Moral Panics grow apace.

December 8, 2008

A Queensland man has been charged for re-publishing on a video-sharing site a viral video of a man swinging a baby around like a rag doll.

wo unrelated, yet eerily similar, cases in Australia show that the Moral Panics of child abuse and child pornography continue to grow and snare the innocent.

A NSW Supreme Court judge has ruled an internet cartoon in which lookalike child characters from The Simpsons engage in sexual acts is child pornography.

It seems this judge, unlike the defendant, cannot separate reality from fantasy. No children were harmed in the making of the cartoon, and no children are likely to be harmed by anyone viewing the cartoon.

“If the persons were real, such depictions could never be permitted,”Justice Adams said in his judgement. “Their creation would constitute crimes at the very highest end of the criminal calendar.”

The judge, seeing not to understand the import of the word if, then goes on to treat cartoon characters as real people.

Read the whole sad tale at

In the other case, a Queensland man has been charged for re-publishing on a video-sharing site a viral video of a man swinging a baby around like a rag doll. the man did not make the video, he simply republished what had been published many times before.

He was charged with using the internet to access and publish child-abuse material and is scheduled to appear in court in Maroochydore on December 18.

The baby is laughing and smiling at the end of the clip, but the video has attracted criticism from child-welfare advocates because of how vigorously the man swings the baby by its arms.

 Have these people never seen America’s Funniest Home Videos? Perhaps that, too will be banned.

I am sorry, but these cases are over the top, and in fact they also trivilaise what is a very important issue.


Well, it could be worse…

December 7, 2008

“STEVE” has been barred from seeing his daughter for seven years.

He has never harmed his only child or her mother. He has never threatened them and a court has accepted he is of good character.

But last week, after a tortuous 10-year journey through four courts, more than 20 hearings, 12 psychologists and six lawyers, he was told he could not see his daughter until she came of age.,21985,24761929-661,00.html

Although I can’t see how. Here exposed is the idiocy of putting political expediency above good law making.

Is Barack Obama black?

December 7, 2008

Well, only if you are still trapped in the time warp of old time American racism where a single drop of negro blood was enough to tar a person as “nigger”.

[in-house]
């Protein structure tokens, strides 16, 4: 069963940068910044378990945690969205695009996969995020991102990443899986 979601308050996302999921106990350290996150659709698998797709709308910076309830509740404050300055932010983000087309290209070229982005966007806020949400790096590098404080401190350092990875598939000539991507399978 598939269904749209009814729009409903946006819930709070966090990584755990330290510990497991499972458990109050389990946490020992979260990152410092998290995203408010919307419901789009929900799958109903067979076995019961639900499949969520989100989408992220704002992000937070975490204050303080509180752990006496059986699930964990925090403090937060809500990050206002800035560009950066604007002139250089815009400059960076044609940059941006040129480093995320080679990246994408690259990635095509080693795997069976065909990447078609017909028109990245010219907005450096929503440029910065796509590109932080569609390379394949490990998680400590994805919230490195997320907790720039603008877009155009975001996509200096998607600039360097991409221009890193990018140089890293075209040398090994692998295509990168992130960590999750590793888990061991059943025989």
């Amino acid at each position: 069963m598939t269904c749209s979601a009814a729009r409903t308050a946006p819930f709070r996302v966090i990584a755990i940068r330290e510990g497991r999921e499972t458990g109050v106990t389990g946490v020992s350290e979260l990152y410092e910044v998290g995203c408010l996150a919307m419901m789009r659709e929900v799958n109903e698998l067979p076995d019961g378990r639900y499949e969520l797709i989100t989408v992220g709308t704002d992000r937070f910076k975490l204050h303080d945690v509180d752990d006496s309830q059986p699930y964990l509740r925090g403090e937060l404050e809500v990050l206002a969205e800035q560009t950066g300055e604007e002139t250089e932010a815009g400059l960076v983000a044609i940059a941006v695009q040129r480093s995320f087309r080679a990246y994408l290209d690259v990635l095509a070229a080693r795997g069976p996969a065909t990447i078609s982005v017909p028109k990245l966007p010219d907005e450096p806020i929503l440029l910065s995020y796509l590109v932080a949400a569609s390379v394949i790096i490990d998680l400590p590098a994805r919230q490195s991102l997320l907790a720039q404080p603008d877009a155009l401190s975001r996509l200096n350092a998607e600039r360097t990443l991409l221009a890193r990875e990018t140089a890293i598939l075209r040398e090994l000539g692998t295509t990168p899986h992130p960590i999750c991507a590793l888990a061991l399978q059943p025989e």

Barack Obama is not black. He may be coloured. He is bi racial. But he is not black.

From their latest ad campaign:

Content screening – stops staff accessing unrelated work sites.

Now, I think I can work out what they mean, but why should I have to? How much does the CEO get paid? Maybe some of that should trickle down to a decent proof reader.

EVERY pregnant woman should be offered screening for Down syndrome regardless of age, and screening should be co-ordinated by a national policy, according to experts. 

A Danish study published in the British Medical Journal last week showed a national screening program using a combination of tests for expectant mothers halved the number of babies born with Down syndrome in the Scandinavian country.

Now, as the article goes on to state, not every woman will terminate a Downs foetus, but for those who do, we will be spared the added expense of raising a sub opitmal person.

Just wait for the usual nutters to come out sctreaming about “How life enhancing” it is to parent a Downs child; no thought given to the child. Or the religious wonks railing “Every life is sacred” yet never wondering why their god is was such an incompetent designer that random suffering is part of the design.

How much longer long will The Press (Christchurch) keep inflicting the twitterings of Mike Yardley on its readers?

In his column 6/12/08 Yardley takes his twit stick to those who see prisons as not just a place of punishment, but as a reflection on society as a whole. He seems to have a particular disdain for the Howard League for Penal Reform and their concerns that over crowded prisons do not provide the best results.

Yardley writes “The Howard League and company are apoplectic that serious, violent offenders now face the dire prospect of having to share their cell with a fellow inmate, who might bash or violate them.”

Perhaps Yardley might like to reflect that:

a) Many, if not most, prisoners are not “serious, violent offenders”.

b) Many prisoners are in jail for crimes other than violence, such as deception, fraud, drink driving, drug use, etc.

c) Many prisoners are in jail, more because they have a mental illness or incapacity than because they are hardened criminals.

d) Prisoners have the same rights and expectations as the rest of society to be safe from violence.

Yardley may like to return to the days of the lash, but if so, let him consider

1. Corporal punishment was administered by an appointed authority and under known conditions; it was not a process of random violence inflicted by inmates upon each other.

2. It would be more intellectually honest of Yardley to put the case for a return to corporal punishment, not hide behind throwaway lines like “double bunking (…) delivering more bang for our buck.”

“Why, when you talk about paying to keep the best talent on the board, does that never filter down to paying to keep the best front-line staff?

“It’s disgusting that you can keep continually raising your salaries, giving yourselves slaps on the back and yet it has never filtered down to the people underneath you.”

Qantas shareholder Lisa Marshall